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For example, the critical role of vitamin D in glucose and calcium homeostasis may explain the association between vitamin D deficiency and diabetes and osteomalacia or osteoporosis in the general population; in critically ill patients, however, vitamin D deficiency may lead to hyperglycaemia and hypocalcaemia. At an organ level, vitamin D deficiency is associated with cardiac failure and chronic airway diseases [24] in ambulatory patients, but may result in the cardiac dysfunction and acute lung injury seen in some critically ill patients. On a whole body level, vitamin D deficiency leads to immune dysfunction [25] and has been implicated in the pathogenesis of systemic infection such as tuberculosis and autoimmune diseases. In critically ill patients, such immunopathy may manifest as increased susceptibility to nosocomial infections such as ventilator associated pneumonia and central line infections, sepsis and the systemic inflammatory response syndrome. Indeed a recent study demonstrated a strong positive correlation between 25-OH D concentrations and levels of cathelicidin (LL-37), an endogenous antimicrobial peptide produced by macrophages, suggesting defense against infection in septic critically ill patients may be regulated by vitamin D status [26].

Formation of 1,25-(OH)2D from 25-OH D is under both endocrine and paracrine regulation by PTH (Fig. 1). 25-OH D is the hepatic metabolite of vitamin D and substrate of 1α-hydroxylase. Serum level of 25-OH D is the best marker of overall vitamin D status. In addition to its classic location in the kidneys, the activating enzyme, 1α-hydroxylase, is found in almost all mammalian cells. While renal 1α-hydroxylase activation may be important for circulating 1,25-(OH)2D levels; locally, 1,25-(OH)2D formed by tissue 1α-hydroxylase may be critical in mediating the pleiotropic actions of vitamin D. Circulating vitamin D sufficiency is required for both the endocrine and paracrine arms of the PTH-vitamin D axis to function effectively. Critical illness is characterized by different degrees of local and systemic inflammation, as well as metabolic and immune dysfunction; functions over which vitamin D exerts important regulatory actions [27]. In states of normal circulating vitamin D level, individual target tissues are possibly able to increase local formation of 1,25-(OH)2D to meet tissue demand during critical illness (Fig. 2a). Also, failure to up-regulate PTH-vitamin D axis due to circulating vitamin D insufficiency may contribute to metabolic and immune dysfunction and ultimately multi-organ failure, which is the cause of morbidity and mortality in intensive care patients (Fig. 2b).
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Fig. 1

Schematic diagram illustrating the mismatch of “supply and demand” of vitamin D in the intensive care unit: reduction of vitamin D availability from sunlight and dietary depletion, decreased renal formation of 1,25-(OH)2D from renal failure versus increased tissue conversion of 25-OH D to 1,25-(OH)2D during acute stress

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Fig. 2

Proposed mechanisms of the role vitamin D in intensive care patients: a vitamin D sufficiency enhances metabolic, immune and organ functions due to sufficient up-regulation of tissue PTH-vitamin D axis and b vitamin D insufficiency leads to break down of various tissue homeostatic mechanisms resulting in morbidity and mortality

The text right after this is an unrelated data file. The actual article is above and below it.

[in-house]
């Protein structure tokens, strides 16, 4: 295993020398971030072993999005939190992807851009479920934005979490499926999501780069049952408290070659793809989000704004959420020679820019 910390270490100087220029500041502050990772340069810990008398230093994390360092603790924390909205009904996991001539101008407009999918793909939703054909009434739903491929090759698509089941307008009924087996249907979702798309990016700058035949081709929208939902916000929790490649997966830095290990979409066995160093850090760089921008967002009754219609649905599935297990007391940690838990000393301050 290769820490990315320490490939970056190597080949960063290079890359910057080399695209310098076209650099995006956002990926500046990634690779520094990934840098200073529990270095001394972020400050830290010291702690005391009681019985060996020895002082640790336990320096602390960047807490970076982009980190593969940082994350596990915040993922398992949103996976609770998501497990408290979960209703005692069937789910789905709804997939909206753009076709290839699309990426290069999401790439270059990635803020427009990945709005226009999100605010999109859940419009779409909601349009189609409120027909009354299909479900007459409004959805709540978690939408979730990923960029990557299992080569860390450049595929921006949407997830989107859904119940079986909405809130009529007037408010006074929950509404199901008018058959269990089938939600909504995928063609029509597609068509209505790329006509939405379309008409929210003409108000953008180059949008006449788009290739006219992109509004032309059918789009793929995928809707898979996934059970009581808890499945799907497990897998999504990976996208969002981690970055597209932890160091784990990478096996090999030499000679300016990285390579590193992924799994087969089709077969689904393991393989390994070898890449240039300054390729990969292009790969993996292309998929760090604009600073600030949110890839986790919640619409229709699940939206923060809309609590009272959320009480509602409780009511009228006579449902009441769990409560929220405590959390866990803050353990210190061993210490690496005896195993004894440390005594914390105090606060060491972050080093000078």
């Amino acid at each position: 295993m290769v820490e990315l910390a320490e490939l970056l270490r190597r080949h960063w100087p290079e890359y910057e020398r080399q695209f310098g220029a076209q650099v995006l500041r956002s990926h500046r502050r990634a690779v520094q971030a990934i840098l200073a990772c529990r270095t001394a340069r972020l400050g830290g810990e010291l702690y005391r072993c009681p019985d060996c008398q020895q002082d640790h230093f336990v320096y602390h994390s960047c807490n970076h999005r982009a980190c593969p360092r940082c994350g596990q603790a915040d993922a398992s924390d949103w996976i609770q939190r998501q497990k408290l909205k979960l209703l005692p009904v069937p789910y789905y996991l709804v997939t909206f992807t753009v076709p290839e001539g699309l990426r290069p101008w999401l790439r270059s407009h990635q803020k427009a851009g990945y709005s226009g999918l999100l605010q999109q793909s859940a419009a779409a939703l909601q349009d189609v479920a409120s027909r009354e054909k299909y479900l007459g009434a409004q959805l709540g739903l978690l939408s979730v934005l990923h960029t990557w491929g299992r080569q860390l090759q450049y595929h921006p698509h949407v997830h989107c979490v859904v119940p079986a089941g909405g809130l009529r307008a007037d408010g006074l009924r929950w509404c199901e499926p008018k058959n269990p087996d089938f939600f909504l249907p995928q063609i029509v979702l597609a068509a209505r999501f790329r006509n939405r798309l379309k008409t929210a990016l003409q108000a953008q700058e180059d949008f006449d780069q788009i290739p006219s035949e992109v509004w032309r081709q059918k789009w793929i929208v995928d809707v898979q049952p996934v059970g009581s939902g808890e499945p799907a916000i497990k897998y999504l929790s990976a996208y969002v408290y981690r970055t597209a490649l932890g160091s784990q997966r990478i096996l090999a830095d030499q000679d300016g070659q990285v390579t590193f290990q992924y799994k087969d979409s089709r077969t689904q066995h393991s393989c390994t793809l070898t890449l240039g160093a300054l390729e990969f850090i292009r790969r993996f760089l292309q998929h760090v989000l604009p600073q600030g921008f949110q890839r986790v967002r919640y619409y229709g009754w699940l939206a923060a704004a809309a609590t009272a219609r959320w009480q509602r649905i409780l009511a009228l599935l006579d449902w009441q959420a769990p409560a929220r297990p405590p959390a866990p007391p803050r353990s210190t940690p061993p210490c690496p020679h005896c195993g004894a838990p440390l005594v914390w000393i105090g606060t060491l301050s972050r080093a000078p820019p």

While vitamin D insufficiency does not pose immediate health hazards in otherwise well individuals, deficient states may prove detrimental during critical illnesses, if the circulating vitamin D pool functions as an important reservoir for conversion to their active metabolites at a tissue level during stress. We therefore hypothesize that vitamin D deficient/insufficient states may worsen existing organ dysfunctions in critically ill patients, leading to worse outcomes. In other words, the observed association between increased mortality and vitamin D deficiency in the general population may be magnified during critical illnesses, translating into excess morbidity and mortality [12, 13]. While at this stage, the role of vitamin D deficiency in adverse outcomes in the critically ill is speculative, the concepts discussed above as well as preliminary work lead us to believe that causation between vitamin D deficiency and adverse outcomes is more likely than purely an association. We propose performing further studies in this area to gain further understanding into the effect of adequate supplementation of vitamin D in the intensive care unit.

Vitamin D replacement is seldom considered in intensive care medicine. Standard enteral as well as parenteral nutrition (TPN) regimes provide between 1,000 and 2,000 Units of vitamin D per week [26, 2830]. However, in one study in which the nutritional efficacy of a TPN regimen, designed to provide 2,100 Units of vitamin D per week, was evaluated in a group of cancer patients, the mean serum 25-OH D concentration 4 weeks after initiation of TPN was 36% lower than baseline level, implying inadequate replacement and possibly increased demand during active illness, in support of our hypothesis [31] (Fig. 2). In another study, daily administration of 500 IU of vitamin D failed to normalise vitamin D status during the course of admission in 22 critically ill patients in intensive care [32]. In addition, obesity is associated with hypovitaminosis D and there is recent evidence that obese individuals may require larger replacement dosage [33].

Our concept of intensive care vitamin D insufficiency explains why hypocalcaemia and hyperparathyroidism relate to disease severity but why calcium replacement would not improve outcome. Both hypocalcaemia and hyperparathyroidism are markers of vitamin D insufficiency, but it is vitamin D insufficiency, the cause of hypocalcaemia, which leads to wide spread tissue dysfunction. In addition, vitamin D has benefits on bone health. Vitamin D supplementation may reduce bone loss, which is common in immobile intensive care patients frequently treated with high dose steroids [34].

Although the current model is hypothetical, improved understanding of the PTH-vitamin D axis and its relationship to morbidities in intensive care patients may shed light on therapeutic possibilities for vitamin D metabolites. Many single laboratory variables have been shown to predict disease severity in intensive care patients, including C-reactive protein, leucocyte and platelet counts, procalcitonin, d-dimer, interleukin-6 and thromboplastin time [3537]. However, deficient vitamin D levels may not only predict disease severity and outcomes but due also, to its pleotropism, may contribute to intensive care co-morbidities. The potential for vitamin D therapy is important as, unlike other modern therapeutics used in critical care medicine, vitamin D is inexpensive and safe with a wide therapeutic window; thus it is critical that its potential role in this situation is clarified. This model aims to improve the care of critically ill patients, and may finally bring “light” into intensive care units.

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© Copyright jointly hold by Springer and ESICM 2009